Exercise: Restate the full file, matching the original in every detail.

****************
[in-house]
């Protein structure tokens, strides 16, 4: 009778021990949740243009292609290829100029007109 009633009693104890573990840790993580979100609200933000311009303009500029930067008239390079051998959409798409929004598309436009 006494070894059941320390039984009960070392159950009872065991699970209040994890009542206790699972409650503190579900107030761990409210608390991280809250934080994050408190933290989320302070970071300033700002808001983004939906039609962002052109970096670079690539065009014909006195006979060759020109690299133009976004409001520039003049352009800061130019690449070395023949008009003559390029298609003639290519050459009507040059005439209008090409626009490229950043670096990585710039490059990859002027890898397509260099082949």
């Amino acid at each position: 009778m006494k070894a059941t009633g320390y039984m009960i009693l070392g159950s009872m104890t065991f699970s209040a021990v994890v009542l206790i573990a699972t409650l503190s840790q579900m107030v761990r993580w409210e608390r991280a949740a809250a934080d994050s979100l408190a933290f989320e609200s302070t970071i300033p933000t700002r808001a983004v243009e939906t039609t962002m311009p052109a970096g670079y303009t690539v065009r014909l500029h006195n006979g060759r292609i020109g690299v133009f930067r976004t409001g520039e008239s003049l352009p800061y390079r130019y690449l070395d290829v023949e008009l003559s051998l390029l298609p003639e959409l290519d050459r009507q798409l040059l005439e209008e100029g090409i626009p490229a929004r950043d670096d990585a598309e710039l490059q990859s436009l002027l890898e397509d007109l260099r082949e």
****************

[in-house]
């Protein structure tokens, strides 16, 4: 009778021990949740243009292609290829100029007109 009633009693104890573990840790993580979100609200933000311009303009500029930067008239390079051998959409798409929004598309436009 006494070894059941320390039984009960070392159950009872065991699970209040994890009542206790699972409650503190579900107030761990409210608390991280809250934080994050408190933290989320302070970071300033700002808001983004939906039609962002052109970096670079690539065009014909006195006979060759020109690299133009976004409001520039003049352009800061130019690449070395023949008009003559390029298609003639290519050459009507040059005439209008090409626009490229950043670096990585710039490059990859002027890898397509260099082949």
């Amino acid at each position: 009778m006494k070894a059941t009633g320390y039984m009960i009693l070392g159950s009872m104890t065991f699970s209040a021990v994890v009542l206790i573990a699972t409650l503190s840790q579900m107030v761990r993580w409210e608390r991280a949740a809250a934080d994050s979100l408190a933290f989320e609200s302070t970071i300033p933000t700002r808001a983004v243009e939906t039609t962002m311009p052109a970096g670079y303009t690539v065009r014909l500029h006195n006979g060759r292609i020109g690299v133009f930067r976004t409001g520039e008239s003049l352009p800061y390079r130019y690449l070395d290829v023949e008009l003559s051998l390029l298609p003639e959409l290519d050459r009507q798409l040059l005439e209008e100029g090409i626009p490229a929004r950043d670096d990585a598309e710039l490059q990859s436009l002027l890898e397509d007109l260099r082949e």